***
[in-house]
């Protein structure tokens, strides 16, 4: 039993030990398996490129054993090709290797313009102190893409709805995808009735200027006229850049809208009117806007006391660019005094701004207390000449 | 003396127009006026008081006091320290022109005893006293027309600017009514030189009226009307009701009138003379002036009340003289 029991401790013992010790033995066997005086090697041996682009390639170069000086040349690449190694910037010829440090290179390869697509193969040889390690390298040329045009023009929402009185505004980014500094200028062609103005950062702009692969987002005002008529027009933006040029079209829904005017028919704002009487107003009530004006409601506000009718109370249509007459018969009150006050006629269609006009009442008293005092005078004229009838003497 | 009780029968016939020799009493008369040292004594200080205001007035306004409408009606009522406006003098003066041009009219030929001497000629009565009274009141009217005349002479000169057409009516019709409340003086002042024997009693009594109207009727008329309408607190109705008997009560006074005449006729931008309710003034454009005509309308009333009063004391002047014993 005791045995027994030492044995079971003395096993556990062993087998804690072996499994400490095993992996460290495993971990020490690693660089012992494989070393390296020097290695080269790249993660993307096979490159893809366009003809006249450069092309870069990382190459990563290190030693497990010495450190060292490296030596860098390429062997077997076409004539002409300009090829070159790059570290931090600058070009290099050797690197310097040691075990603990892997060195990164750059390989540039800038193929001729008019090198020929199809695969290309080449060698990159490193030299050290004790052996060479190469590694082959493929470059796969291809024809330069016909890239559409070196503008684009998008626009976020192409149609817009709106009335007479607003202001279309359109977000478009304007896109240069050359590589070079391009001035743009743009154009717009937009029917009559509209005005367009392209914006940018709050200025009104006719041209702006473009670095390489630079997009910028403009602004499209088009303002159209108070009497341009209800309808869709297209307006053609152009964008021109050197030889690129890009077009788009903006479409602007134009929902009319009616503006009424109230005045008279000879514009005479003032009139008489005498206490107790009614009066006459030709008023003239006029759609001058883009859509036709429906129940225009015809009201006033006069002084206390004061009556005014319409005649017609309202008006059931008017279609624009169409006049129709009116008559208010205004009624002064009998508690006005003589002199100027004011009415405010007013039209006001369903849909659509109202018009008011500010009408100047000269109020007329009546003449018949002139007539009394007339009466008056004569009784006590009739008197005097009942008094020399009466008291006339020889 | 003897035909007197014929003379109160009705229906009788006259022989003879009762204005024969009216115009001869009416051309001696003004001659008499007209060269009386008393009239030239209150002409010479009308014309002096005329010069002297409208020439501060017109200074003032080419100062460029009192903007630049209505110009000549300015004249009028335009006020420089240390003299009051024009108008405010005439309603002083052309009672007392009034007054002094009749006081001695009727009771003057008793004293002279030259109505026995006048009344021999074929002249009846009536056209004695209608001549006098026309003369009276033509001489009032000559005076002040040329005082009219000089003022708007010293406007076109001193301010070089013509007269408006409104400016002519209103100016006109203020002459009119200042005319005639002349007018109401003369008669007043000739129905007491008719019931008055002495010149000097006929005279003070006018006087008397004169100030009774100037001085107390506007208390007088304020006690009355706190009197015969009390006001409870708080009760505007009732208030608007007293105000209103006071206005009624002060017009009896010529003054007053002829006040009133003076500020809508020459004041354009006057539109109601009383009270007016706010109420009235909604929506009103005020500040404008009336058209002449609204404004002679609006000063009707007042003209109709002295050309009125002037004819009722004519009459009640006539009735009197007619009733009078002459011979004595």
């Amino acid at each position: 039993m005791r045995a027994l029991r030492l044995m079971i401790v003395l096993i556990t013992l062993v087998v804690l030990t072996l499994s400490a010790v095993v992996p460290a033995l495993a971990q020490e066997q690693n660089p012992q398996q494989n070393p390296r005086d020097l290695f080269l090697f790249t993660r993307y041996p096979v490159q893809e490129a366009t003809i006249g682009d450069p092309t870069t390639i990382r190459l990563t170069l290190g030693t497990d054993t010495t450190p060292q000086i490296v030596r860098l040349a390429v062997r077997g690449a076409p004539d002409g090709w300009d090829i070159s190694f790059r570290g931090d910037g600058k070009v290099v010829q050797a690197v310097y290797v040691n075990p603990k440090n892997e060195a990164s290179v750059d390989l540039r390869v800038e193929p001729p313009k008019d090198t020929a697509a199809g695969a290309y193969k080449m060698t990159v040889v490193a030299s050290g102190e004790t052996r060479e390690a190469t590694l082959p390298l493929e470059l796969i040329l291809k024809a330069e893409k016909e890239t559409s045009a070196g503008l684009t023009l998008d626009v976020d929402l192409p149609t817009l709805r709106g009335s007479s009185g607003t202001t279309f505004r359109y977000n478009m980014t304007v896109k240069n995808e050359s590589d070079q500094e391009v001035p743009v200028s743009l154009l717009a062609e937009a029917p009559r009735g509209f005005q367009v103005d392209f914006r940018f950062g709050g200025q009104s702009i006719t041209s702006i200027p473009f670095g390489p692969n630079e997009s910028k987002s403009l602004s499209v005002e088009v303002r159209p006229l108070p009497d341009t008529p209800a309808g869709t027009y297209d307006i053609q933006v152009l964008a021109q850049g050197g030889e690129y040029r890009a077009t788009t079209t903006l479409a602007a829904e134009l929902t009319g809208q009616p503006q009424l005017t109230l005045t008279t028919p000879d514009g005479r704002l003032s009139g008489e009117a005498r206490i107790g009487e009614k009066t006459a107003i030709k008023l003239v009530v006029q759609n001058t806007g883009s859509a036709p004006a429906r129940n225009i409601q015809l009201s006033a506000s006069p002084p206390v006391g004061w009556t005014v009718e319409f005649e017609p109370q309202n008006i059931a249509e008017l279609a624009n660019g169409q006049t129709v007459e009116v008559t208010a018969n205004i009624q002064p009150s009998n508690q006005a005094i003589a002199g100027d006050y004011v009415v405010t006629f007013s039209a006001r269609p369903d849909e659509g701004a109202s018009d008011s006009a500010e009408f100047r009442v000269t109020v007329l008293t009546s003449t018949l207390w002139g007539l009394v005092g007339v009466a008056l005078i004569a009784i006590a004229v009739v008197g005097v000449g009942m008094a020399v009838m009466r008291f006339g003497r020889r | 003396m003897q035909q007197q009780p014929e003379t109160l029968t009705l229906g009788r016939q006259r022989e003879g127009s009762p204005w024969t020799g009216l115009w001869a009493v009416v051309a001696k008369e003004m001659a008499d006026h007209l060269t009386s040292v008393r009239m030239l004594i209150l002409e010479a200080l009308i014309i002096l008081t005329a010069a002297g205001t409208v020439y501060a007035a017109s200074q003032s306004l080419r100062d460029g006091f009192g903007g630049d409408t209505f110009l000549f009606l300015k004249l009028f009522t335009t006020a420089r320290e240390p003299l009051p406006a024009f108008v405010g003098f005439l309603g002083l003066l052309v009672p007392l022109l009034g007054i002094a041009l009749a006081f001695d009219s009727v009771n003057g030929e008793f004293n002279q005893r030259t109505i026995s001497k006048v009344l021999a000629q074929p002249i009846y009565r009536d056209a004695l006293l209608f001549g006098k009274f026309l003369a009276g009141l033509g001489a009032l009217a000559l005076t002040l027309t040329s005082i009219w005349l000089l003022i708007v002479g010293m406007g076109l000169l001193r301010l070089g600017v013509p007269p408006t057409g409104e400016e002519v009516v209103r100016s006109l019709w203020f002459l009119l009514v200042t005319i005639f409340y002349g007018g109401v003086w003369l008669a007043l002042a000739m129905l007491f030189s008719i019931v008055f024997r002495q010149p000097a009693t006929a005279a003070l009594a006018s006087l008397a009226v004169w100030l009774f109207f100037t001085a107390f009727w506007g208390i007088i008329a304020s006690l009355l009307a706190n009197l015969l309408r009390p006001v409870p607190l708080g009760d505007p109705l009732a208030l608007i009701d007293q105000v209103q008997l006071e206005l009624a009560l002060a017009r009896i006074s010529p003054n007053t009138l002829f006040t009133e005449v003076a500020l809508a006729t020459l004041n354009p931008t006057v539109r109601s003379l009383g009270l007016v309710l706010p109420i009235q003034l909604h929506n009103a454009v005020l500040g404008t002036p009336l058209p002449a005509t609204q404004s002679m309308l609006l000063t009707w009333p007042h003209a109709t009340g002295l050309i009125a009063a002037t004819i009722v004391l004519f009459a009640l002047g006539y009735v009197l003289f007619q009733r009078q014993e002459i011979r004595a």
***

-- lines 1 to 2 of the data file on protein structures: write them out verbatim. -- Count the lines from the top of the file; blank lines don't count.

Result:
[in-house]
């Protein structure tokens, strides 16, 4: 039993030990398996490129054993090709290797313009102190893409709805995808009735200027006229850049809208009117806007006391660019005094701004207390000449 | 003396127009006026008081006091320290022109005893006293027309600017009514030189009226009307009701009138003379002036009340003289 029991401790013992010790033995066997005086090697041996682009390639170069000086040349690449190694910037010829440090290179390869697509193969040889390690390298040329045009023009929402009185505004980014500094200028062609103005950062702009692969987002005002008529027009933006040029079209829904005017028919704002009487107003009530004006409601506000009718109370249509007459018969009150006050006629269609006009009442008293005092005078004229009838003497 | 009780029968016939020799009493008369040292004594200080205001007035306004409408009606009522406006003098003066041009009219030929001497000629009565009274009141009217005349002479000169057409009516019709409340003086002042024997009693009594109207009727008329309408607190109705008997009560006074005449006729931008309710003034454009005509309308009333009063004391002047014993 005791045995027994030492044995079971003395096993556990062993087998804690072996499994400490095993992996460290495993971990020490690693660089012992494989070393390296020097290695080269790249993660993307096979490159893809366009003809006249450069092309870069990382190459990563290190030693497990010495450190060292490296030596860098390429062997077997076409004539002409300009090829070159790059570290931090600058070009290099050797690197310097040691075990603990892997060195990164750059390989540039800038193929001729008019090198020929199809695969290309080449060698990159490193030299050290004790052996060479190469590694082959493929470059796969291809024809330069016909890239559409070196503008684009998008626009976020192409149609817009709106009335007479607003202001279309359109977000478009304007896109240069050359590589070079391009001035743009743009154009717009937009029917009559509209005005367009392209914006940018709050200025009104006719041209702006473009670095390489630079997009910028403009602004499209088009303002159209108070009497341009209800309808869709297209307006053609152009964008021109050197030889690129890009077009788009903006479409602007134009929902009319009616503006009424109230005045008279000879514009005479003032009139008489005498206490107790009614009066006459030709008023003239006029759609001058883009859509036709429906129940225009015809009201006033006069002084206390004061009556005014319409005649017609309202008006059931008017279609624009169409006049129709009116008559208010205004009624002064009998508690006005003589002199100027004011009415405010007013039209006001369903849909659509109202018009008011500010009408100047000269109020007329009546003449018949002139007539009394007339009466008056004569009784006590009739008197005097009942008094020399009466008291006339020889 | 003897035909007197014929003379109160009705229906009788006259022989003879009762204005024969009216115009001869009416051309001696003004001659008499007209060269009386008393009239030239209150002409010479009308014309002096005329010069002297409208020439501060017109200074003032080419100062460029009192903007630049209505110009000549300015004249009028335009006020420089240390003299009051024009108008405010005439309603002083052309009672007392009034007054002094009749006081001695009727009771003057008793004293002279030259109505026995006048009344021999074929002249009846009536056209004695209608001549006098026309003369009276033509001489009032000559005076002040040329005082009219000089003022708007010293406007076109001193301010070089013509007269408006409104400016002519209103100016006109203020002459009119200042005319005639002349007018109401003369008669007043000739129905007491008719019931008055002495010149000097006929005279003070006018006087008397004169100030009774100037001085107390506007208390007088304020006690009355706190009197015969009390006001409870708080009760505007009732208030608007007293105000209103006071206005009624002060017009009896010529003054007053002829006040009133003076500020809508020459004041354009006057539109109601009383009270007016706010109420009235909604929506009103005020500040404008009336058209002449609204404004002679609006000063009707007042003209109709002295050309009125002037004819009722004519009459009640006539009735009197007619009733009078002459011979004595």